The CARIM team is super thrilled that one of our scientists, Wendy Nelson (University of Auckland and NIWA) was this week awarded the Hutton Medal from the Royal Society of New Zealand for significant contributions to understanding the diversity, biology and evolution of marine macroalgae (seaweeds). The Hutton Medal is given each year by RSNZ for outstanding work by a researcher in New Zealand in the Earth, plant and animal sciences. It is rotated among these disciplines- in 2016 it was for someone in the plant sciences.
I spoke to a beaming Wendy just after she received her awards - her infectious enthusiasm for the marine space and the often overlooked seaweeds and coralline algae is fantastic. We might not often think of marine algae as plants but Wendy has been working hard to change that.
Wendy talks about her work:
"New Zealand is an extraordinary place to work as a marine botanist with such diverse marine systems to study, spanning the warm waters of Te Rangitahua/Kermadecs to the cold sub-Antarctic islands. Our long isolation from other land masses and dynamic geological history have all contributed to the evolution of a rich and intriguing marine flora, and there is still a great deal to be discovered.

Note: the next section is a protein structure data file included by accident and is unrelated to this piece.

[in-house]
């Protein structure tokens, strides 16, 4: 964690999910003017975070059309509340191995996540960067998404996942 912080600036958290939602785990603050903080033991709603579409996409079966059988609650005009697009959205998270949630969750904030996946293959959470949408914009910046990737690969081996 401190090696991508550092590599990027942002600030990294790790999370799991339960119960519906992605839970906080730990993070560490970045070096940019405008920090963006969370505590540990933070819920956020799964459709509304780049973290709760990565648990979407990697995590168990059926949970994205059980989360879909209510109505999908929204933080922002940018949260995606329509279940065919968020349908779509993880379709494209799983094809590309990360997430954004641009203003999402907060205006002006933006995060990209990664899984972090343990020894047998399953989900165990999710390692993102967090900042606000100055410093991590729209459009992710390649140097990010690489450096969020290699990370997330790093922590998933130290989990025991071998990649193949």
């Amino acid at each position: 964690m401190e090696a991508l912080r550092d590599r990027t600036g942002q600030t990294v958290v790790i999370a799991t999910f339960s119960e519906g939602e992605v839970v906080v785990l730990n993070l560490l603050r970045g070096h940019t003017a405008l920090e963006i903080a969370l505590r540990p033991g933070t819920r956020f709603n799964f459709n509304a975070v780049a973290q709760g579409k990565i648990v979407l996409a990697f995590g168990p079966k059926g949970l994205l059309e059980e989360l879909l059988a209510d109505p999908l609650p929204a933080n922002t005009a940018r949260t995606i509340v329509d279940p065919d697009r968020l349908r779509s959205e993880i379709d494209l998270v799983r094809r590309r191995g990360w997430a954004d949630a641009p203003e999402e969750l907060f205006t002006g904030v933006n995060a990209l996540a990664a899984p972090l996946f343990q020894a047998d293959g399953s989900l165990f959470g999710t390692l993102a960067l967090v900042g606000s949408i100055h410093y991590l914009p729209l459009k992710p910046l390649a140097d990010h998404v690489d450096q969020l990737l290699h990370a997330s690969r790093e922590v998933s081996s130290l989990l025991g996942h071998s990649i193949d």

“Macroalgae are critical to the health and well-being of coastal ecosystems – and it is important to discover and document our flora, understand how coastal systems function – in order to be stewards of coastal environments for future generations.”
From the RSNZ announcement: "She has significantly expanded knowledge of New Zealand seaweeds and the evolutionary relationships between seaweeds worldwide. She has also campaigned against seaweed pests and advanced understanding of the ecological importance of coral seaweeds and their vulnerability to climate change."
You can read more about her achievements here.